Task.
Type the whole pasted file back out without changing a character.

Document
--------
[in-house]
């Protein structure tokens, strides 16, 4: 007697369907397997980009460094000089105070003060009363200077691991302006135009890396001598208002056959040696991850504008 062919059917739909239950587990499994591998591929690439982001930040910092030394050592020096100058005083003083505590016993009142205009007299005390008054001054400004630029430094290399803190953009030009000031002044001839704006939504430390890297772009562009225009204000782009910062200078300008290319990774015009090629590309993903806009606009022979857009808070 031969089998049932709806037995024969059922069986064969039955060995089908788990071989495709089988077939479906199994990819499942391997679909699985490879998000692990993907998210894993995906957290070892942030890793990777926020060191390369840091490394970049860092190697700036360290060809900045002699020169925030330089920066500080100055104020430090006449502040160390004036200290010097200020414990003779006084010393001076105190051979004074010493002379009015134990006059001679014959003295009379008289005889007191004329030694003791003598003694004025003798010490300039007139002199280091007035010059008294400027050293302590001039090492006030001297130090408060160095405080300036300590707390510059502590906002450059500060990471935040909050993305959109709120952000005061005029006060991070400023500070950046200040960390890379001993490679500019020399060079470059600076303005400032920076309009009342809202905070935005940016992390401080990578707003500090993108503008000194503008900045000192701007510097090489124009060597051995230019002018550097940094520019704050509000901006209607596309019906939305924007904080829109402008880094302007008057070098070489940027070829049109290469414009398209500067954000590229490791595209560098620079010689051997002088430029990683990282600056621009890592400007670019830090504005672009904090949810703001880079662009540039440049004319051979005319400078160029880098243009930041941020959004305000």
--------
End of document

[in-house]
């Protein structure tokens, strides 16, 4: 007697369907397997980009460094000089105070003060009363200077691991302006135009890396001598208002056959040696991850504008 062919059917739909239950587990499994591998591929690439982001930040910092030394050592020096100058005083003083505590016993009142205009007299005390008054001054400004630029430094290399803190953009030009000031002044001839704006939504430390890297772009562009225009204000782009910062200078300008290319990774015009090629590309993903806009606009022979857009808070 031969089998049932709806037995024969059922069986064969039955060995089908788990071989495709089988077939479906199994990819499942391997679909699985490879998000692990993907998210894993995906957290070892942030890793990777926020060191390369840091490394970049860092190697700036360290060809900045002699020169925030330089920066500080100055104020430090006449502040160390004036200290010097200020414990003779006084010393001076105190051979004074010493002379009015134990006059001679014959003295009379008289005889007191004329030694003791003598003694004025003798010490300039007139002199280091007035010059008294400027050293302590001039090492006030001297130090408060160095405080300036300590707390510059502590906002450059500060990471935040909050993305959109709120952000005061005029006060991070400023500070950046200040960390890379001993490679500019020399060079470059600076303005400032920076309009009342809202905070935005940016992390401080990578707003500090993108503008000194503008900045000192701007510097090489124009060597051995230019002018550097940094520019704050509000901006209607596309019906939305924007904080829109402008880094302007008057070098070489940027070829049109290469414009398209500067954000590229490791595209560098620079010689051997002088430029990683990282600056621009890592400007670019830090504005672009904090949810703001880079662009540039440049004319051979005319400078160029880098243009930041941020959004305000």